President Trump’s recent executive orders banning all refugees and immigrants from seven predominantly Muslim countries were met with protests at major airports across the U.S. Many protestors cited concerns about Muslim friends and colleagues as an important reason why they were protesting.
While previous analysis has shown sharp partisan division in attitudes towards Muslim immigrants, social context also plays an important role.
New PRRI analysis finds that relatively few Americans regularly interact with Muslims. Only eight percent report having had a conversation with someone who is Muslim at least once a day in the past year. About three in ten (29 percent) report occasional interactions with someone who is Muslim, while more than six in ten say they seldom (26 percent) or never (36 percent) have had such a conversation.
And even Americans who have had conversations with Muslims at least occasionally in the past year express much more positive views of Muslims than those who report much less regular interaction.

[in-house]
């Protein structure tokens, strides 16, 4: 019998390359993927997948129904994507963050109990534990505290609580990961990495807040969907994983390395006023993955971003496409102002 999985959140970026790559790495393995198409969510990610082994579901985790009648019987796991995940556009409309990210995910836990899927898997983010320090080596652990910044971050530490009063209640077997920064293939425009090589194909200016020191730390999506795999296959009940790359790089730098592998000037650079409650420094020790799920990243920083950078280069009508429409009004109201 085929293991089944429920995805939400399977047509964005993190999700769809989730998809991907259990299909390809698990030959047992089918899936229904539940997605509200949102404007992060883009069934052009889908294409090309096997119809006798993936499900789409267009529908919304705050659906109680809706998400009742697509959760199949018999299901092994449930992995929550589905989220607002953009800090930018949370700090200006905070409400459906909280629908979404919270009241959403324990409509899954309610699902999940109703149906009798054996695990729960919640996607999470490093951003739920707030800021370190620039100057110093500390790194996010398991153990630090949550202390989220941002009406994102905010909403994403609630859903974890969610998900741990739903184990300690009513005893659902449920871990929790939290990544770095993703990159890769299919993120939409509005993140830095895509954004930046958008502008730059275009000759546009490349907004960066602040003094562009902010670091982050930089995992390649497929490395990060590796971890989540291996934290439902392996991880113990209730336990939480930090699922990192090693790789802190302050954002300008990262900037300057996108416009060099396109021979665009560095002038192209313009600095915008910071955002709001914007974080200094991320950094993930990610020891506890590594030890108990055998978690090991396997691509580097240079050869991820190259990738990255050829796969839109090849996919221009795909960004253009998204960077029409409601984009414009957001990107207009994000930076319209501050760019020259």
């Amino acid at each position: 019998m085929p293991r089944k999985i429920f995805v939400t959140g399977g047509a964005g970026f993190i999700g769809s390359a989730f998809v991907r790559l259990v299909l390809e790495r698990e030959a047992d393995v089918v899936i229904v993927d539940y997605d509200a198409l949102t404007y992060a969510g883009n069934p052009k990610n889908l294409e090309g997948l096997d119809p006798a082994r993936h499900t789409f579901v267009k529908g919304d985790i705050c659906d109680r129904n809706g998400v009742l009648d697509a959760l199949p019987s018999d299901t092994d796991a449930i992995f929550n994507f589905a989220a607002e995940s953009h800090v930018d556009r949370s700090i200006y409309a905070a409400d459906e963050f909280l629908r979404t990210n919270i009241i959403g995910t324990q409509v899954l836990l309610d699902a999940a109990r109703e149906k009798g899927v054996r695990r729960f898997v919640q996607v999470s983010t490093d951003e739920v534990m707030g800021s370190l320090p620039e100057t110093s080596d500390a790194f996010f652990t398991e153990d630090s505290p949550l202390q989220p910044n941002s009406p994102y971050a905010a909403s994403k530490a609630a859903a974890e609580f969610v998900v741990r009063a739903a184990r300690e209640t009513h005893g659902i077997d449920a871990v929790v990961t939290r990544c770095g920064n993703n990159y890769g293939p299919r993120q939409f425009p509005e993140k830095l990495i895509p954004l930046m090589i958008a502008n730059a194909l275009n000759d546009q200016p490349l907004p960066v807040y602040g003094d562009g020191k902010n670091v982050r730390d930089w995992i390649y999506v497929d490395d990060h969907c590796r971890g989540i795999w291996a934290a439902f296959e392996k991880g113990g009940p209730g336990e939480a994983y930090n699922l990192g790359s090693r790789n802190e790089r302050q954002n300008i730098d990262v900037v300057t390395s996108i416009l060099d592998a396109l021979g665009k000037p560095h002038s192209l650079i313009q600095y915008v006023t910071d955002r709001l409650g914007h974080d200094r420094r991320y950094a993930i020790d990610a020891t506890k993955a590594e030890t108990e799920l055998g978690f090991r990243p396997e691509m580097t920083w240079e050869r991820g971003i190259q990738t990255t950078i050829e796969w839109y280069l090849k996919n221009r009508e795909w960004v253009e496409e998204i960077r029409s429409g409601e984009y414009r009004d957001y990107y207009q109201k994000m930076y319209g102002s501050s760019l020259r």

Fully two-thirds (67 percent) of people who talk with Muslims at least occasionally agree that Muslims are an important part of the American religious landscape. In contrast, fewer than half (45 percent) of those who have never spoken with a Muslim in the last year believe that American Muslims are an important part of the religious community here.
Social interaction with Muslims also influences views on U.S. refugee policy. Among Americans who have had at least occasional conversations with Muslims, nearly six in ten (58 percent) say the U.S. should allow refugees from Syria into the country provided they go through a security clearance. Americans who report no interactions with a Muslim are split: 46 percent are in favor of allowing Syrian refugees into the U.S., while 45 percent believe that they should not be allowed into the country at this time.
For more, read through the PRRI/RNS December 2015 survey.